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    ABSTRACT: The existence of circulating tumor cells (CTCs) in peripheral blood as an indicator of tumor recurrence has not been clearly established, particularly for gastric cancer patients. We conducted a retrospective analysis of the relationship between CTCs in peripheral blood at initial diagnosis and clinicopathologic findings in patients with gastric carcinoma. Blood samples were obtained from 123 gastric carcinoma patients at initial diagnosis. mRNA was extracted and amplified for carcinoembryonic antigen (CEA) mRNA detection using real-time RT-PCR. Periodic 3-month follow-up examinations included serum CEA measurements and imaging. The minimum threshold for corrected CEA mRNA score [(CEA mRNA/GAPDH mRNA) × 106] was set at 100. Forty-five of 123 patients (36.6%) were positive for CEA mRNA expression. CEA mRNA expression significantly correlated with T stage and postoperative recurrence status (P = 0.001). Recurrent disease was found in 44 of 123 cases (35.8%), and 25 of these (56.8%) were positive for CEA mRNA. Of these patients, CEA mRNA was more sensitive than serum CEA in indicating recurrence. Three-year disease-free survival of patients positive for CEA mRNA was significantly poorer than of patients negative for CEA mRNA (P < 0.001). Only histological grade and CEA mRNA positivity were independent factors for disease-free survival using multivariate analysis. CEA mRNA copy number in peripheral blood at initial diagnosis was significantly associated with disease recurrence in gastric adenocarcinoma patients. Real-time RT-PCR detection of CEA mRNA levels at initial diagnosis appears to be a promising predictor for disease recurrence in gastric adenocarcinoma patients.
    Journal of Translational Medicine 10/2010; 8(1):107. DOI:10.1186/1479-5876-8-107 · 3.93 Impact Factor
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    ABSTRACT: Free cancer cells exfoliated from the serosal surfaces of primary cancers are considered to be responsible for peritoneal dissemination, which are both the most frequent pattern of treatment failure and the most important cause of death in gastric cancer patients. Detection of free cancer cells in the peritoneal cavity at the time of surgery, therefore, is thought to be of great value in predicting peritoneal recurrence and accordingly the prognosis of gastric cancer patients. This study was designed to determine whether free cancer cells in peritoneal lavage fluid from gastric cancer patients could be identified by a reverse-transcriptase polymerase chain reaction (RT-PCR) method specific to carcinoembryonic antigen (CEA) mRNA. Simultaneously, the results from conventional cytological examination were evaluated and the levels of CEA in peritoneal lavage were determined. Of the 40 gastric cancer patients enrolling in this investigation, 11 (27.5%) were positive for CEA mRNA in their peritoneal lavage, whereas only 6 (15%) and 8 (20%) were shown to be positive by cytological examination and peritoneal CEA (pCEA) assay, respectively. Furthermore, RT-PCR positive for CEA mRNA was correlated with the depth of tumor invasion (P<0.001), lymph node metastases (P=0.004), the TNM stage (P<0.001) and peritoneal recurrence (P<0.001). The technique of RT-PCR was more sensitive than conventional cytological examination and pCEA levels in the detection of peritoneal free cancer cells as well as in the prediction of peritoneal recurrence. In addition, CEA RT-PCR had a high concordance rate (82.5%) with the combination of cytology with pCEA levels. These observations suggest that it is feasible to identify free cancer cells in peritoneal lavage by using a CEA mRNA-specific RT-PCR method, and this assay can be a promising diagnostic modality for evaluating the risk of peritoneal dissemination in gastric cancer patients following operations.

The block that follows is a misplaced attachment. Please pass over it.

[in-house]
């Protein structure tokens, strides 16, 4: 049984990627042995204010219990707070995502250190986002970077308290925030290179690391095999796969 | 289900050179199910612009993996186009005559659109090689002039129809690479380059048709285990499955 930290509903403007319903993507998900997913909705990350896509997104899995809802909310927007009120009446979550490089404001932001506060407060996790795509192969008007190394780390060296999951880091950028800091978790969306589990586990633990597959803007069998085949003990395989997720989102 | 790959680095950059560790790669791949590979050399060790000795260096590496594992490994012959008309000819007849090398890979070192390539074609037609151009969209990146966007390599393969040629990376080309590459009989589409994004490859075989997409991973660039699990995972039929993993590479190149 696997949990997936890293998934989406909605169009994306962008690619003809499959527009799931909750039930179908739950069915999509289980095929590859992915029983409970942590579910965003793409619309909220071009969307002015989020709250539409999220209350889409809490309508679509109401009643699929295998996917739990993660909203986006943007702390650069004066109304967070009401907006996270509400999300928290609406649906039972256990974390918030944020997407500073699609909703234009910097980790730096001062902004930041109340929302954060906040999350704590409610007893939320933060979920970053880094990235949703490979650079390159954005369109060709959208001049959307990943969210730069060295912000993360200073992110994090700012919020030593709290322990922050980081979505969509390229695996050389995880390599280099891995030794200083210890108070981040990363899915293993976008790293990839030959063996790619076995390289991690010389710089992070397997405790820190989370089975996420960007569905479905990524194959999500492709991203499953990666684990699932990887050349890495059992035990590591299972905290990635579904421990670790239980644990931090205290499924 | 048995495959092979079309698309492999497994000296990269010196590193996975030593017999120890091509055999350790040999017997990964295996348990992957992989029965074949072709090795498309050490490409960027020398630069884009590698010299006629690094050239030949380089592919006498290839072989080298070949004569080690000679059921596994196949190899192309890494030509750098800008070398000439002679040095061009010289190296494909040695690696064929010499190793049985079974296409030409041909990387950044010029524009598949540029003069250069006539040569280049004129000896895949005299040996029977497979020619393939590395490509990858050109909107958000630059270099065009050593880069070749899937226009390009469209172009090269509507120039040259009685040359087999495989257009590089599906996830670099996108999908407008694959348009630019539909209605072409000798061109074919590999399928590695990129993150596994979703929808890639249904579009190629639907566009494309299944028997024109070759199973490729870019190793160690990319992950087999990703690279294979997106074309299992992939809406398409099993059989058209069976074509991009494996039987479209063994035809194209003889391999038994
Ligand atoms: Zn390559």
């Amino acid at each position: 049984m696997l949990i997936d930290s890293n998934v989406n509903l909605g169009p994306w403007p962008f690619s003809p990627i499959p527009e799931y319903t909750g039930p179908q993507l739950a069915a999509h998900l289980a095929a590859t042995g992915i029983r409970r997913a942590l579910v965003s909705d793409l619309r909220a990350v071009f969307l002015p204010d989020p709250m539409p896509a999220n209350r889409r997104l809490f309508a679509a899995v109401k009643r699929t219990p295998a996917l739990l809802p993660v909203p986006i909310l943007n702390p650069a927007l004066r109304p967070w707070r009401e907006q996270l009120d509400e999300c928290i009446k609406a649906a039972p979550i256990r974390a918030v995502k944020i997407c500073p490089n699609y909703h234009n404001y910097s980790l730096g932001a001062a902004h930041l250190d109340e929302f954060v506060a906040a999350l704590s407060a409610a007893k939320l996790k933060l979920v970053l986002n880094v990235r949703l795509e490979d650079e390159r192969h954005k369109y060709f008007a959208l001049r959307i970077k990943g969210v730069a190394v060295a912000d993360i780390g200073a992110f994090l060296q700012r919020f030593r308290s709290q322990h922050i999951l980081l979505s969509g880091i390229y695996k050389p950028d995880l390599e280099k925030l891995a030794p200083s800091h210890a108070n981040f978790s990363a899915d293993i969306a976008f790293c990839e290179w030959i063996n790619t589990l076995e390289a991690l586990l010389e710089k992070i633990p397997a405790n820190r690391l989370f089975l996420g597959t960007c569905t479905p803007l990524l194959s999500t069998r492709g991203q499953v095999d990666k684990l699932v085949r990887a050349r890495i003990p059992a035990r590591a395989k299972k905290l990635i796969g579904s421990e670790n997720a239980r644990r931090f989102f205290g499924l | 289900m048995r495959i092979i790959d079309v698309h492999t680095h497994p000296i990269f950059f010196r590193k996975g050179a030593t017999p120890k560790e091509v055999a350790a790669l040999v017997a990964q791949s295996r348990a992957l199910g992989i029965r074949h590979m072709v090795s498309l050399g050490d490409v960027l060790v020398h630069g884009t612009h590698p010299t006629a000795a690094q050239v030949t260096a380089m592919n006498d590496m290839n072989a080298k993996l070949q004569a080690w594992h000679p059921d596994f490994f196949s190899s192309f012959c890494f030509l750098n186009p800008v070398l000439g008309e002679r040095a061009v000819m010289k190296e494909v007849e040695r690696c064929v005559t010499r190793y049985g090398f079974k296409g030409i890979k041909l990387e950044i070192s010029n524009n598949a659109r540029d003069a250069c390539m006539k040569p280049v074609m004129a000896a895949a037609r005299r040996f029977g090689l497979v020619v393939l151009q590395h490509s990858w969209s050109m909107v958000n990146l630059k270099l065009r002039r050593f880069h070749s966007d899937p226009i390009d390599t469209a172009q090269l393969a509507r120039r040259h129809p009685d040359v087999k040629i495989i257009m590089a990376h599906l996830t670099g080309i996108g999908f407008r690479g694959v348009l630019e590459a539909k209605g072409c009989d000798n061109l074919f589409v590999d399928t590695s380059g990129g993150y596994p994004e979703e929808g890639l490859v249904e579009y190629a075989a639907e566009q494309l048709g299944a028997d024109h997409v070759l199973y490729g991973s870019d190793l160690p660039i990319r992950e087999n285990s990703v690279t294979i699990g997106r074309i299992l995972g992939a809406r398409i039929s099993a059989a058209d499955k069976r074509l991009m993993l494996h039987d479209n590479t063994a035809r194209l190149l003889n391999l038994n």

Cancer Letters 07/2005; 223(1):129-35. DOI:10.1016/j.canlet.2004.09.031 · 5.62 Impact Factor